For the first time on the trip I wished for the presence of someone else. At that point that I heard a noise from behind, it was the Australian girl yelling at the tout. In my confusion and didn’t catch what she said or did, but within seconds the man had gone. I was left feeling gratitude and a sting of shame.

From the point when I learned to appreciate my travel companions, I started to think about them less. My notebook from the last day on the felucca journey onwards is filled with details, thoughts, sketches: Egypt. As it should have been from the beginning.


Kom Ombo Temple


(Note: My trip to Egypt was sponsored by a partnership between Adventure Center and MatadorU.)

The temple at Kom Ombo is unusual in that it has a double dedication — to both Haroeris and Sobek. Our visit was also unusual in that we had the whole place to ourselves. The temple lies along the Nile, 50 km north of Aswan, and is an obvious stop on the cruise ship route. Looking around at the vacant temple, our guide told us that there are usually at least five ships moored; when we arrived there were none and it wasn’t until later on that just one, almost empty, joined us.

The temple dates from the Ptolemaic dynasty and construction was begun by Ptolemy VI Philometor. The right side is dedicated to the crocodile god, Sobek, who is identified with the sun as Sobek-Re, here, and the left side to Haroeris, a form of Horus, the falcon-headed god. The temple has twin entrances and sanctuaries, and stands at a bend in the river where crocodiles used to bask, hence the dedication to the crocodile god by ancient Egyptians who believed that by honouring the beasts they would be safe from attacks.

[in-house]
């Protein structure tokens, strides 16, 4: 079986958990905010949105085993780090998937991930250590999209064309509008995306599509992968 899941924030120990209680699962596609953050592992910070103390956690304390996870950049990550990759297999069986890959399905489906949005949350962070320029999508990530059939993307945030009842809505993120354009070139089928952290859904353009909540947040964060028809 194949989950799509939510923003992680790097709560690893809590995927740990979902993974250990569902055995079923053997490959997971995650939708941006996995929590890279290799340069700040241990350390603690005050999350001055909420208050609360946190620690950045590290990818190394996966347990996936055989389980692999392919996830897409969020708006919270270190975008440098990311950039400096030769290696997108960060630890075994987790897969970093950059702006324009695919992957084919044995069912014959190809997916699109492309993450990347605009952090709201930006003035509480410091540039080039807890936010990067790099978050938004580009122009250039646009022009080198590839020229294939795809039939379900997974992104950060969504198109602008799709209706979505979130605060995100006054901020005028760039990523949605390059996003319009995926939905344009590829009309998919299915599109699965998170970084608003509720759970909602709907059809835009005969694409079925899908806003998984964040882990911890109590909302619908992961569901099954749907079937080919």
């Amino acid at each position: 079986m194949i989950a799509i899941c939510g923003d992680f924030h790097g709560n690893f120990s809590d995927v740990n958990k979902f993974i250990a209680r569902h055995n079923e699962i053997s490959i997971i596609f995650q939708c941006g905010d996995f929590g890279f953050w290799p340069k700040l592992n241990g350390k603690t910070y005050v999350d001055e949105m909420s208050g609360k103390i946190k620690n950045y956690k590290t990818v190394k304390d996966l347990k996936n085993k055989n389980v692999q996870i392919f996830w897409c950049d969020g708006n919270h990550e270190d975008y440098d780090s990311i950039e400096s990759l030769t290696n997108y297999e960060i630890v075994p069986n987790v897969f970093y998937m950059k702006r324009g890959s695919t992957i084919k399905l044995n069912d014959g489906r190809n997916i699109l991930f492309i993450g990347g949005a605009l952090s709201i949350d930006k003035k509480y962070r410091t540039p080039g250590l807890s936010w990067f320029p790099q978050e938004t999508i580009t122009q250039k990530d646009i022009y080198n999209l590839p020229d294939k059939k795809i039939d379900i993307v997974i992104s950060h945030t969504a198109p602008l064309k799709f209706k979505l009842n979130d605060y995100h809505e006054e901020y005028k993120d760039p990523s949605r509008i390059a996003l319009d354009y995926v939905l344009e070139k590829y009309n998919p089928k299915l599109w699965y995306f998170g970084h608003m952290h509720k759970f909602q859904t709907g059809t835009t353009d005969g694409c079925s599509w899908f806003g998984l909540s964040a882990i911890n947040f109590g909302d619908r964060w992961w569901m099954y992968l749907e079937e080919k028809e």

Most of the forecourt has been washed away, there is no roof and some reliefs were defaced by the Copts who used the temple as a sanctuary. Many of the reliefs and very well-preserved and I would love to explain in detail the meaning of each. However, by this point in my trip I was neglecting my note-taking duties and as a result have a bunch of photographs of detailed reliefs but am not confident I know exactly what they all mean. There is a lesson to be learned here, and that lesson is: record everything your tour guide says because you will never remember it all.

Some scraps of colour remain on the forecourt pillars. Photo by author.

I think that this is Sekhmet giving the pharoah the key of life. Photo by author.

Vultures against a blue background that represents the sky. Photo by author.

I think...this depicts a list of festivals and deities? Photo by author.

Egyptian woman on a birthing stool. Egyptian reliefs show women giving birth seated on a special chair or "stool" which may have had a hole or cut-out in the seat through which the baby was delivered. Photo by author.

Photo by author.

I framed this badly, but it shows an offering of medical equipment to Imhotep. Photo by author.

Sobek, the crocodile god. Photo by author.